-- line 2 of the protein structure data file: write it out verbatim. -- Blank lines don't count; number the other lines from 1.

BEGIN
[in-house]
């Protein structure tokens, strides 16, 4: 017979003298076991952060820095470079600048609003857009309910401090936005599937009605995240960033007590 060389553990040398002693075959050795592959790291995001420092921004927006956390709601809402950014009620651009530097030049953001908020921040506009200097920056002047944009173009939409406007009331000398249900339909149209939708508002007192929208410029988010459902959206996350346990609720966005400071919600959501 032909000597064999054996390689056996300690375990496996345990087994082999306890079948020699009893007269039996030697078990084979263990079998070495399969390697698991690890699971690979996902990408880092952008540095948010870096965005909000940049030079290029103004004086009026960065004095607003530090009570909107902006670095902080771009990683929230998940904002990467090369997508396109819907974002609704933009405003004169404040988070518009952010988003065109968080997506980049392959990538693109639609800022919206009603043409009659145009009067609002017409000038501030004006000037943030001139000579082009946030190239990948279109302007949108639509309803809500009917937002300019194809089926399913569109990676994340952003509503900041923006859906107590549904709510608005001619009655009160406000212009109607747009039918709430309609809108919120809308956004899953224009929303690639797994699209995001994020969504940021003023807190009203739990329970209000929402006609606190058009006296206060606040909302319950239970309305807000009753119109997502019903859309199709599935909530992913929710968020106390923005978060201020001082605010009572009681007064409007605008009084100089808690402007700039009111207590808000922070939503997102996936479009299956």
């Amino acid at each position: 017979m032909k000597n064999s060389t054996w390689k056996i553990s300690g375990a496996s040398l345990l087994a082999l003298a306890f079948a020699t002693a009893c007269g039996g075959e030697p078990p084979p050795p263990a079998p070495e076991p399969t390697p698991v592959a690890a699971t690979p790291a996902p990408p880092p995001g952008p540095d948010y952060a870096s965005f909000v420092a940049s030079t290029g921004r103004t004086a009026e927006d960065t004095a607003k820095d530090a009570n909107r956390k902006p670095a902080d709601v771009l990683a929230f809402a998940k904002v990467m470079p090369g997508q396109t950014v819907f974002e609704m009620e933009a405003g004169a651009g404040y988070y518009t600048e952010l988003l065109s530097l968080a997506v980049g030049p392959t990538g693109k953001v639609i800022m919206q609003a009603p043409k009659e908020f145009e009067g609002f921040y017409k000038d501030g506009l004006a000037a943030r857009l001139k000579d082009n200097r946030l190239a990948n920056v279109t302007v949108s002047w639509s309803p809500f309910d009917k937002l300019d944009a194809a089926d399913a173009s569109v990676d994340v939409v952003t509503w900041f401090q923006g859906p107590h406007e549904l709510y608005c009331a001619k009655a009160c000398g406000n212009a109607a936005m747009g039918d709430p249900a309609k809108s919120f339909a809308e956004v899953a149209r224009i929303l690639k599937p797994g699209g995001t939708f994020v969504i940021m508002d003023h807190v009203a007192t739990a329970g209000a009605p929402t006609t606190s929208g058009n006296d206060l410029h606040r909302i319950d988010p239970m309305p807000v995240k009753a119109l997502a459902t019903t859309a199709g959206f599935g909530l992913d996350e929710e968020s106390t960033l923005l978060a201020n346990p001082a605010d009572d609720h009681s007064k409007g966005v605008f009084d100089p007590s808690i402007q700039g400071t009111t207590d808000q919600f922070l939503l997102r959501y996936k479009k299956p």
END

């Protein structure tokens, strides 16, 4: 017979003298076991952060820095470079600048609003857009309910401090936005599937009605995240960033007590 060389553990040398002693075959050795592959790291995001420092921004927006956390709601809402950014009620651009530097030049953001908020921040506009200097920056002047944009173009939409406007009331000398249900339909149209939708508002007192929208410029988010459902959206996350346990609720966005400071919600959501 032909000597064999054996390689056996300690375990496996345990087994082999306890079948020699009893007269039996030697078990084979263990079998070495399969390697698991690890699971690979996902990408880092952008540095948010870096965005909000940049030079290029103004004086009026960065004095607003530090009570909107902006670095902080771009990683929230998940904002990467090369997508396109819907974002609704933009405003004169404040988070518009952010988003065109968080997506980049392959990538693109639609800022919206009603043409009659145009009067609002017409000038501030004006000037943030001139000579082009946030190239990948279109302007949108639509309803809500009917937002300019194809089926399913569109990676994340952003509503900041923006859906107590549904709510608005001619009655009160406000212009109607747009039918709430309609809108919120809308956004899953224009929303690639797994699209995001994020969504940021003023807190009203739990329970209000929402006609606190058009006296206060606040909302319950239970309305807000009753119109997502019903859309199709599935909530992913929710968020106390923005978060201020001082605010009572009681007064409007605008009084100089808690402007700039009111207590808000922070939503997102996936479009299956």